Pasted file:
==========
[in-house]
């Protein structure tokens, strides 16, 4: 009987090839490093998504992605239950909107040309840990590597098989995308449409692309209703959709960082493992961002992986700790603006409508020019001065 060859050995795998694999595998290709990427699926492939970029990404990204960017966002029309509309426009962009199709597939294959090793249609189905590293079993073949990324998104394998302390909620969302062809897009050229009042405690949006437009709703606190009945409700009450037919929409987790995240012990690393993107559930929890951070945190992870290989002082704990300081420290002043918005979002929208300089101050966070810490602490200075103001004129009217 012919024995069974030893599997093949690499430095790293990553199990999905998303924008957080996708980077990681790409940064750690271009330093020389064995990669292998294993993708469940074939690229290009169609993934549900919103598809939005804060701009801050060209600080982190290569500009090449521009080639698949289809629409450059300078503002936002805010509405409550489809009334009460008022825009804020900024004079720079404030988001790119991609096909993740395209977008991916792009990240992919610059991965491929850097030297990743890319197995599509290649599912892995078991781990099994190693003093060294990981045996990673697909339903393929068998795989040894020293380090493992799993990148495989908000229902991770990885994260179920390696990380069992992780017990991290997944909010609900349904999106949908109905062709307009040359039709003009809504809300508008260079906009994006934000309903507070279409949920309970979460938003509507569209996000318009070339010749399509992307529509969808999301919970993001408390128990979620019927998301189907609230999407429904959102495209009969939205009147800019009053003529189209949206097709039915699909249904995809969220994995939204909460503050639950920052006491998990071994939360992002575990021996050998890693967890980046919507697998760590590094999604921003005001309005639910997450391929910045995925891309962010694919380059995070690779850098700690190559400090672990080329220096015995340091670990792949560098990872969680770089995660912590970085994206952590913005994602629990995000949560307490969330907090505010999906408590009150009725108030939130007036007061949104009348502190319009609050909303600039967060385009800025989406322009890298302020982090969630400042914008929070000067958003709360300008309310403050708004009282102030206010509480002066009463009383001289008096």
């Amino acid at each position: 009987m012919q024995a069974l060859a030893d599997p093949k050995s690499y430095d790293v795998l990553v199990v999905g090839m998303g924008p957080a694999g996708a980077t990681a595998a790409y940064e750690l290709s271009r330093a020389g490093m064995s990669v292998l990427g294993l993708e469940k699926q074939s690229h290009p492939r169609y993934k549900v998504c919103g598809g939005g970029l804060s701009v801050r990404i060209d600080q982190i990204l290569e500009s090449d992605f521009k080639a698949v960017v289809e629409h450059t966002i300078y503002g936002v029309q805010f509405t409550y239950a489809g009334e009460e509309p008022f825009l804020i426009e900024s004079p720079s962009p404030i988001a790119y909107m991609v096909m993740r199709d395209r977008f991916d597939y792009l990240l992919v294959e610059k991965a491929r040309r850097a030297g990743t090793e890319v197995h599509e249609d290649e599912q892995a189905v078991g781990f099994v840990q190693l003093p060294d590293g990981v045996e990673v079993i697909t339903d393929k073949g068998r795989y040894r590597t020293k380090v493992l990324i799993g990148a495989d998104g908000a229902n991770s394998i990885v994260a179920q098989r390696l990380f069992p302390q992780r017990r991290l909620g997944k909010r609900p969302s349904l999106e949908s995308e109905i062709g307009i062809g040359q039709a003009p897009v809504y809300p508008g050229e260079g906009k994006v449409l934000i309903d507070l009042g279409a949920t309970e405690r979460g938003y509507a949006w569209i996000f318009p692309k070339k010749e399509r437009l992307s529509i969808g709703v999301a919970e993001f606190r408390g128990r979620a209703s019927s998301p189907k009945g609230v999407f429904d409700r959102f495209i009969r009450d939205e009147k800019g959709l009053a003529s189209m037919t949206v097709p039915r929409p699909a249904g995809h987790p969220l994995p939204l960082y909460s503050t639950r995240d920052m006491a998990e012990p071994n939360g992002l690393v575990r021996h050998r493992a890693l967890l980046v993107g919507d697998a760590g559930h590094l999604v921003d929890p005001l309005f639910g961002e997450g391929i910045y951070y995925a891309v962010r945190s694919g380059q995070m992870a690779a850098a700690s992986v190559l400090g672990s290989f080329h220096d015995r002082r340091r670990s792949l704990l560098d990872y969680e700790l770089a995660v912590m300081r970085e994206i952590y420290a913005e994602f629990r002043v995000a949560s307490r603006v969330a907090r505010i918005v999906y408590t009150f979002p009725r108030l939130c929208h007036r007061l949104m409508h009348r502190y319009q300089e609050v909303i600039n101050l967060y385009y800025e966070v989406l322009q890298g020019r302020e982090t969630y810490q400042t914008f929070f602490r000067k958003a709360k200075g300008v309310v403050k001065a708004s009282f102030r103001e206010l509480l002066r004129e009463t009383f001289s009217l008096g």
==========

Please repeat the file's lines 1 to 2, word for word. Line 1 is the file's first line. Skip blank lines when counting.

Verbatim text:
[in-house]
């Protein structure tokens, strides 16, 4: 009987090839490093998504992605239950909107040309840990590597098989995308449409692309209703959709960082493992961002992986700790603006409508020019001065 060859050995795998694999595998290709990427699926492939970029990404990204960017966002029309509309426009962009199709597939294959090793249609189905590293079993073949990324998104394998302390909620969302062809897009050229009042405690949006437009709703606190009945409700009450037919929409987790995240012990690393993107559930929890951070945190992870290989002082704990300081420290002043918005979002929208300089101050966070810490602490200075103001004129009217 012919024995069974030893599997093949690499430095790293990553199990999905998303924008957080996708980077990681790409940064750690271009330093020389064995990669292998294993993708469940074939690229290009169609993934549900919103598809939005804060701009801050060209600080982190290569500009090449521009080639698949289809629409450059300078503002936002805010509405409550489809009334009460008022825009804020900024004079720079404030988001790119991609096909993740395209977008991916792009990240992919610059991965491929850097030297990743890319197995599509290649599912892995078991781990099994190693003093060294990981045996990673697909339903393929068998795989040894020293380090493992799993990148495989908000229902991770990885994260179920390696990380069992992780017990991290997944909010609900349904999106949908109905062709307009040359039709003009809504809300508008260079906009994006934000309903507070279409949920309970979460938003509507569209996000318009070339010749399509992307529509969808999301919970993001408390128990979620019927998301189907609230999407429904959102495209009969939205009147800019009053003529189209949206097709039915699909249904995809969220994995939204909460503050639950920052006491998990071994939360992002575990021996050998890693967890980046919507697998760590590094999604921003005001309005639910997450391929910045995925891309962010694919380059995070690779850098700690190559400090672990080329220096015995340091670990792949560098990872969680770089995660912590970085994206952590913005994602629990995000949560307490969330907090505010999906408590009150009725108030939130007036007061949104009348502190319009609050909303600039967060385009800025989406322009890298302020982090969630400042914008929070000067958003709360300008309310403050708004009282102030206010509480002066009463009383001289008096």